October 25th, 2016

Pair escape jail after Leamington McDonalds drive-through attack

Pair escape jail after Leamington McDonalds drive-through attack Pair escape jail after Leamington McDonalds drive-through attack
Updated: 3:03 pm, Nov 10, 2015

A MEMBER of staff at a 24-hour McDonalds restaurant in Leamington ended up with a broken jaw when three drunken young men ‘acted like thugs’ after turning up to find it was closed.

But at Warwick Crown Court two of them escaped being jailed after the judge heard that their friend who actually caused the injury had only been given a referral order.

Sean Lilley, 20, of Longfellow Road, Warwick, and Callum Turnbull, 18, of Guy Road, Kenilworth , pleaded guilty to affray.

Lilley was sentenced to eight months detention suspended for 12 months and ordered to do 160 hours of unpaid work, while Turnbull was ordered to do 120 hours and was made subject to supervision for 18 months and an 8pm-5am curfew for four months.

Judge Alan Parker observed: “These defendants, while their behaviour was lamentable, were not responsible for the personal attack.

“They were behaving like thugs. But there is a real distinction between these two and the other young man.”

Prosecutor Hugh Williams said in the early hours of the morning on October 12 last year there was an incident at the McDonalds restaurant in Queensway.

He said

“It involved the smashing of a window and one member of staff being punched to the floor and stamped on his face, causing a fractured jaw.”

Mr Williams explained Lilley, Turnbull and a younger friend turned up at the front door of the restaurant, only to be told it was closed because of staff shortages.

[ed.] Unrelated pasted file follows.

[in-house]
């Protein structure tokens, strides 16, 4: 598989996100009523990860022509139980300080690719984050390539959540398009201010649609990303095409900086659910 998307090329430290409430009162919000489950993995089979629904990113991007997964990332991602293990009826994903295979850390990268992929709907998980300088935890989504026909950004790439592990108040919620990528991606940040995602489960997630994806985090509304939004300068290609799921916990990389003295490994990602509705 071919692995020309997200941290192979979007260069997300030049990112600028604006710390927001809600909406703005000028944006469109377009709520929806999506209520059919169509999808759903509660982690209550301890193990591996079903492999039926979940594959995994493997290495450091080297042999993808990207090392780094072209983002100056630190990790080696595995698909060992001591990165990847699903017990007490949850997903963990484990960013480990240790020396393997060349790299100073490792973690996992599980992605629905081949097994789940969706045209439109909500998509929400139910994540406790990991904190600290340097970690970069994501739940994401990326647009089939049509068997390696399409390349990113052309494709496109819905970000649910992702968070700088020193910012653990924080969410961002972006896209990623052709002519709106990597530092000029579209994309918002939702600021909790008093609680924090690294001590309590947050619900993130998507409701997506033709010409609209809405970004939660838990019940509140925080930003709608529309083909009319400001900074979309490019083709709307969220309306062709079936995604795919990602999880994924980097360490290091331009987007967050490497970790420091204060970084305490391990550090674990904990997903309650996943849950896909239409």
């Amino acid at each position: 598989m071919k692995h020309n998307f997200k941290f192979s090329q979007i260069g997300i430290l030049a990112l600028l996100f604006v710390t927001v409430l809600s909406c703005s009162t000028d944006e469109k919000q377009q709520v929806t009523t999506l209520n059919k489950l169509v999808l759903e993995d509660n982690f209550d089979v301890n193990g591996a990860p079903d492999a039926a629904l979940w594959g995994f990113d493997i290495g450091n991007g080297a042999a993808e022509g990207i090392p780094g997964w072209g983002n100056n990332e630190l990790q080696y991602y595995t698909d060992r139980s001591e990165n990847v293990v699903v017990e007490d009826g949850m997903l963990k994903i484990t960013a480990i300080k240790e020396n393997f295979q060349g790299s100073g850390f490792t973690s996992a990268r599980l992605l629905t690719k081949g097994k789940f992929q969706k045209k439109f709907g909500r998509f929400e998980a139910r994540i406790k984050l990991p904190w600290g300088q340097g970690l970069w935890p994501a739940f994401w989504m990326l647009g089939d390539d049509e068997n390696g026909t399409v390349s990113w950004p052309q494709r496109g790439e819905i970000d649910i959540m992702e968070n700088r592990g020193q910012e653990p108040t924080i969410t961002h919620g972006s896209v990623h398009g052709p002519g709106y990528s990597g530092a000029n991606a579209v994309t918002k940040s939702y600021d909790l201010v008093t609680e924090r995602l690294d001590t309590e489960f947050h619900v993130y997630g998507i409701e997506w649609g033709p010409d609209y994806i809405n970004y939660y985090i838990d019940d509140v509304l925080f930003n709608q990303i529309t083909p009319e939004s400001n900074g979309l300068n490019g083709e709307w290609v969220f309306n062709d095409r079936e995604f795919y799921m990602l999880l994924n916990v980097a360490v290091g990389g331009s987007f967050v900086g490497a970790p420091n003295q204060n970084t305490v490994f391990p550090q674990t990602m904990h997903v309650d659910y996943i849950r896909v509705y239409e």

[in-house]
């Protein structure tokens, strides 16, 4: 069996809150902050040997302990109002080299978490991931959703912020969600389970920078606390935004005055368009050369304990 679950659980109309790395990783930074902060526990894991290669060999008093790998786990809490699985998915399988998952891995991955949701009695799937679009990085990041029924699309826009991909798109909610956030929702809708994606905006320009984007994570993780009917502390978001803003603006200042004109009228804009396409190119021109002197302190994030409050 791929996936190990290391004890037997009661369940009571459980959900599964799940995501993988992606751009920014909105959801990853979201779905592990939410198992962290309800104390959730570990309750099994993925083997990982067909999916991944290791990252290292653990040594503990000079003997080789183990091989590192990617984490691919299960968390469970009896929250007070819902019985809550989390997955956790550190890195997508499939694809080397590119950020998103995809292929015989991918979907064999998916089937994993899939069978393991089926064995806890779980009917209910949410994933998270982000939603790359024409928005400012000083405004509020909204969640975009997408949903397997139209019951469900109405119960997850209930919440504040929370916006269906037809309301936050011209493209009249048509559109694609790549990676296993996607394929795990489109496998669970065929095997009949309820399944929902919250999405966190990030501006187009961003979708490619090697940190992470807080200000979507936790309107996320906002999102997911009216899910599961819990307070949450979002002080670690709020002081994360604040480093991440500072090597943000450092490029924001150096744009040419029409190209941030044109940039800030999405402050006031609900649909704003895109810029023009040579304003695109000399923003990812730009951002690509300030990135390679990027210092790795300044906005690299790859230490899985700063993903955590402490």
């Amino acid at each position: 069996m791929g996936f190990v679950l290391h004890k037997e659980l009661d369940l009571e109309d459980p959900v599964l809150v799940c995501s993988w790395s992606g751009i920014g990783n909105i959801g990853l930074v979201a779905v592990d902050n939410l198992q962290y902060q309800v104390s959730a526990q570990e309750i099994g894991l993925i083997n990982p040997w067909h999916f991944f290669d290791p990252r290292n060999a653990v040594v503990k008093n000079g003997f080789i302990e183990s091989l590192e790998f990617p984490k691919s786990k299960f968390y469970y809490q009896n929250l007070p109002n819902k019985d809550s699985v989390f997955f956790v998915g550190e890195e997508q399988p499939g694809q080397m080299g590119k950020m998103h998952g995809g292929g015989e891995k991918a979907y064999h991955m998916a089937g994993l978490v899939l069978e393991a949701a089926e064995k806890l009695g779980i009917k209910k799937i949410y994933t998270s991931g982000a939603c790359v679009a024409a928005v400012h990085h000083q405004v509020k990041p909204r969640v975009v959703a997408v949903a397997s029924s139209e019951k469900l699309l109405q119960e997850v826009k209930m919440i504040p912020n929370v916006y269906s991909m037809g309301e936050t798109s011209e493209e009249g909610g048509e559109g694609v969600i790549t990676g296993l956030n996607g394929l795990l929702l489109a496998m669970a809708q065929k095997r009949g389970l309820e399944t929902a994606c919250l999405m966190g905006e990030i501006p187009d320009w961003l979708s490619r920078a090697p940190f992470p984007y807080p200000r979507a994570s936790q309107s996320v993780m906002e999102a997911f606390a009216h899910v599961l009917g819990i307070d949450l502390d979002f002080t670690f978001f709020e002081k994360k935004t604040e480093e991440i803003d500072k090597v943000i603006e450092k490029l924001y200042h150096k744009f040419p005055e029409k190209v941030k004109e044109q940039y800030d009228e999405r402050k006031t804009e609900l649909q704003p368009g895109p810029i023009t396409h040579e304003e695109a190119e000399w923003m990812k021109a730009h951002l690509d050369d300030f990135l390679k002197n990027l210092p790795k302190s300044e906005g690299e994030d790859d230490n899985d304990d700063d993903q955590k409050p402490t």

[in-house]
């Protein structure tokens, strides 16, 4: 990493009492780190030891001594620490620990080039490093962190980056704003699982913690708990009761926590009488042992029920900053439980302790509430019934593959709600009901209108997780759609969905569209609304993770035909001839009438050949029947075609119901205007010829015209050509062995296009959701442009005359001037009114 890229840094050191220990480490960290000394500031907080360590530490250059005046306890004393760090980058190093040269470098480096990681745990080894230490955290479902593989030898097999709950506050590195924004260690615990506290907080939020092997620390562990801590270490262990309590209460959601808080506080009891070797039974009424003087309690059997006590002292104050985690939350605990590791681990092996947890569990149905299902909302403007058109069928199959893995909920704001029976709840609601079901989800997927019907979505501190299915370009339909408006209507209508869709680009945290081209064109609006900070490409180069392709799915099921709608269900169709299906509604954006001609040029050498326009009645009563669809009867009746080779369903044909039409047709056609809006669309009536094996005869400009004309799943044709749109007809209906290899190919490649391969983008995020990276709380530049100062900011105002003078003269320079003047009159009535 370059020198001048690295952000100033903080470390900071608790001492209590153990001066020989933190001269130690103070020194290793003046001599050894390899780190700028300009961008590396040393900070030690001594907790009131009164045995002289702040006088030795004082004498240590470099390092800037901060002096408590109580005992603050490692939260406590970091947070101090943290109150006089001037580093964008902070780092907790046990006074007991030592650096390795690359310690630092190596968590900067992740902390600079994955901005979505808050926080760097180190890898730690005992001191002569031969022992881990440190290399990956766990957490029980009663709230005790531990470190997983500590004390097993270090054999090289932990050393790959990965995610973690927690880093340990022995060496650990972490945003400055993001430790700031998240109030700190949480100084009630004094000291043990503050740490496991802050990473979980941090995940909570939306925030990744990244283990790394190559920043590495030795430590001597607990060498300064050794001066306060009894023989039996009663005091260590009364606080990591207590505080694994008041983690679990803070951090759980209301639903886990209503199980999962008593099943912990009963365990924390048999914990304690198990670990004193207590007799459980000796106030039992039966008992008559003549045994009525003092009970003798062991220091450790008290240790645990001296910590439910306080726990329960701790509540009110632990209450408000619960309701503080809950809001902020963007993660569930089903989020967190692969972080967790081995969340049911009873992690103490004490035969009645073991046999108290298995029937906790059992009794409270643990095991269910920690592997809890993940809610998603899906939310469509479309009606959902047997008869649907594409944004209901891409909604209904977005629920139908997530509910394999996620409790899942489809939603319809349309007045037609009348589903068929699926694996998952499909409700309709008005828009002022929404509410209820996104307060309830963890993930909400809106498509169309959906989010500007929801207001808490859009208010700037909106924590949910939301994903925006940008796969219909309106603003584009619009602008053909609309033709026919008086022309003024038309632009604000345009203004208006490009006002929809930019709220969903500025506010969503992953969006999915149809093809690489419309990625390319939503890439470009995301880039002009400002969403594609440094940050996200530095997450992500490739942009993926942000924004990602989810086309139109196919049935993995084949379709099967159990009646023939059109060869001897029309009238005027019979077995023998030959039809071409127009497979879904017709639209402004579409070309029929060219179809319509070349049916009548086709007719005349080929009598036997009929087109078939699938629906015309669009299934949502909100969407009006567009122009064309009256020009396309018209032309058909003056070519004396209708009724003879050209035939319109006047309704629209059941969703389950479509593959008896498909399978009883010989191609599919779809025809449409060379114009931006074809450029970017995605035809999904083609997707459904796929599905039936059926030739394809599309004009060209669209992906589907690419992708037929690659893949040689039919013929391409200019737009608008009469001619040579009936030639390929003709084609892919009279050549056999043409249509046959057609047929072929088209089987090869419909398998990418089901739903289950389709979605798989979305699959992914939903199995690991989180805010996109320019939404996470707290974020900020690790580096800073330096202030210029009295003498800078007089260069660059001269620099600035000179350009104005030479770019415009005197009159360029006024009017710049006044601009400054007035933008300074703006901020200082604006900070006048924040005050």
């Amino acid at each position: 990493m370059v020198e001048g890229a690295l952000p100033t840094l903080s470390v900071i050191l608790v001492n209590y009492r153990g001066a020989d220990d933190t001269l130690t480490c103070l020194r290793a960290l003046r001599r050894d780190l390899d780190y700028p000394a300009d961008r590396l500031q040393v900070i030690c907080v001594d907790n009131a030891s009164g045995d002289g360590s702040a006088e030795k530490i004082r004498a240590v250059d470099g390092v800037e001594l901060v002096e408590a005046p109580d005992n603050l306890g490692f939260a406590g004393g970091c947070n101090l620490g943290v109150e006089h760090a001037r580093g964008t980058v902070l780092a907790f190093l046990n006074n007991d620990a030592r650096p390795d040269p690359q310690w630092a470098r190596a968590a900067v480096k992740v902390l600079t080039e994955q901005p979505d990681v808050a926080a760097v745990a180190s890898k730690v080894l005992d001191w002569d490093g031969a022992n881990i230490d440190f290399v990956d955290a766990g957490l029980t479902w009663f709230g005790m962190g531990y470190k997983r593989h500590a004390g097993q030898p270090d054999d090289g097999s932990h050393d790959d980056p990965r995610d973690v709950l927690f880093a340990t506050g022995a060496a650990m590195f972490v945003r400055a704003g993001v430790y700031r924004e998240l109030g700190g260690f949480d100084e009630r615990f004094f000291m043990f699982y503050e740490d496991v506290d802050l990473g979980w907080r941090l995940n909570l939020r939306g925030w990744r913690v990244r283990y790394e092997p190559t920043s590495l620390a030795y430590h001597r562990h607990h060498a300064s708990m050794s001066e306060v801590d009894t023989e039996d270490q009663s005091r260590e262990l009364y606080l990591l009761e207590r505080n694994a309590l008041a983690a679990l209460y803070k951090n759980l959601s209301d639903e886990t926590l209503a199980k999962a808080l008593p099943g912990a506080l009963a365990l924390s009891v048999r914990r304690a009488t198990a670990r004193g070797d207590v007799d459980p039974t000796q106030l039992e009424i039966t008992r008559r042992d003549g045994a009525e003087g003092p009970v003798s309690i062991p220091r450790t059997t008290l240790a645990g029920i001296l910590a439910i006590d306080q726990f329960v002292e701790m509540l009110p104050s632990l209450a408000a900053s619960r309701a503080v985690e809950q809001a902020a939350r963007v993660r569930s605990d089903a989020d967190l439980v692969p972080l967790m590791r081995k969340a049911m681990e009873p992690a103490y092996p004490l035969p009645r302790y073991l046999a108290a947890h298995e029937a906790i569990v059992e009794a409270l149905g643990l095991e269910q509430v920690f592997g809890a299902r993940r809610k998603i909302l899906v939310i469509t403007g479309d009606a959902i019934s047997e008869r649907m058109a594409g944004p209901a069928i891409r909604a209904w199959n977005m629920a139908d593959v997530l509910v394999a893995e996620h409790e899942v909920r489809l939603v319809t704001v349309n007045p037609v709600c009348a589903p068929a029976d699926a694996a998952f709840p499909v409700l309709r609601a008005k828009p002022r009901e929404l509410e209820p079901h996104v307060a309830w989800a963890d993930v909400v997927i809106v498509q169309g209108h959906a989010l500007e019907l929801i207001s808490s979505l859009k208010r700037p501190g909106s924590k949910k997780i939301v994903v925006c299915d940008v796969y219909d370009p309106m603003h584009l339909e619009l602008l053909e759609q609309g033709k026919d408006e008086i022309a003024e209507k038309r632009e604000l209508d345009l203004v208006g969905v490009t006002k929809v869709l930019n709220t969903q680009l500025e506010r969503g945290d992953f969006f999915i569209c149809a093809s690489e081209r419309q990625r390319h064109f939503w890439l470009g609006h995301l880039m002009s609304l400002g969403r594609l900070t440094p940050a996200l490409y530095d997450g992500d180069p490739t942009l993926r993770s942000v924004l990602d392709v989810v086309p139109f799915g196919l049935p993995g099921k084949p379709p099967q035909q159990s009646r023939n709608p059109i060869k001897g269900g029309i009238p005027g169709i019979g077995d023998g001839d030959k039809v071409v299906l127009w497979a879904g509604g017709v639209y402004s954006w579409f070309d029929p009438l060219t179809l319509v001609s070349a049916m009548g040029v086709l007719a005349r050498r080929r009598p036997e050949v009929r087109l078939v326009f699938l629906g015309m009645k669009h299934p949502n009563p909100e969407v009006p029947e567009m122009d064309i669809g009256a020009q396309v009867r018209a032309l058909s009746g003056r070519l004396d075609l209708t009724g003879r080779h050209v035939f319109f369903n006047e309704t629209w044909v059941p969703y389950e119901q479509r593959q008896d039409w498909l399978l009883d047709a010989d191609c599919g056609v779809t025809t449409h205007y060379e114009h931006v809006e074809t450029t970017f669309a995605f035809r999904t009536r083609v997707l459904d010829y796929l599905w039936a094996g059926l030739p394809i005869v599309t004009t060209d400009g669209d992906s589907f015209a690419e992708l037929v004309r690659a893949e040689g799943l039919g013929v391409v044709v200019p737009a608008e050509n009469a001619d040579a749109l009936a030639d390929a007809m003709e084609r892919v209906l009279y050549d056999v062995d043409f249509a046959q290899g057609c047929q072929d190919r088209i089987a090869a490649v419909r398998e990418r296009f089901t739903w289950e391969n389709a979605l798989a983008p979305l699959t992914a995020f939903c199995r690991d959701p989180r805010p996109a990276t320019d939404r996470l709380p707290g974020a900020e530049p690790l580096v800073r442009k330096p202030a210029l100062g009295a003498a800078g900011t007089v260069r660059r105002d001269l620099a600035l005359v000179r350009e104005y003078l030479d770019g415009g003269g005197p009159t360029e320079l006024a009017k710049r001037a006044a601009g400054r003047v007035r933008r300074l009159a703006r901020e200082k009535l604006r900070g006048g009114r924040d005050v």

Frustrated because they had walked all the way from Warwick to get there after they had been drinking brandy, Lilley kicked the window, which smashed.

When the manageress came out to remonstrate with them she was pushed by one of the three, at which another member of staff came out and stood between them and his boss.

It was then he was punched and knocked to the ground by the defendants’ friend who then stamped on his face, fracturing his jaw.

An electricity board worker who was sitting in his van nearby, waiting for a colleague, then intervened and got between the McDonalds staff and the three youths, who then left.

When they were arrested Lilley told police it had ‘kicked off’ after they had been refused service, and Lilley had kicked the window and the other youth had punched the staff member.

Mr Williams pointed out that, although he had been responsible for the serious injury, he was also only charged with affray and, because of his age, was dealt with in the Youth Court and made subject to a referral order.

Laura Culley, for Lilley, said after the offence he had joined the Army but was medically discharged following a training exercise accident.

Sean Logan, for Turnbull, who was 17 at the time, said: “There is no question that, unpleasant as this incident was, it was a spontaneous matter.”

Both were also ordered to each pay £600 costs each.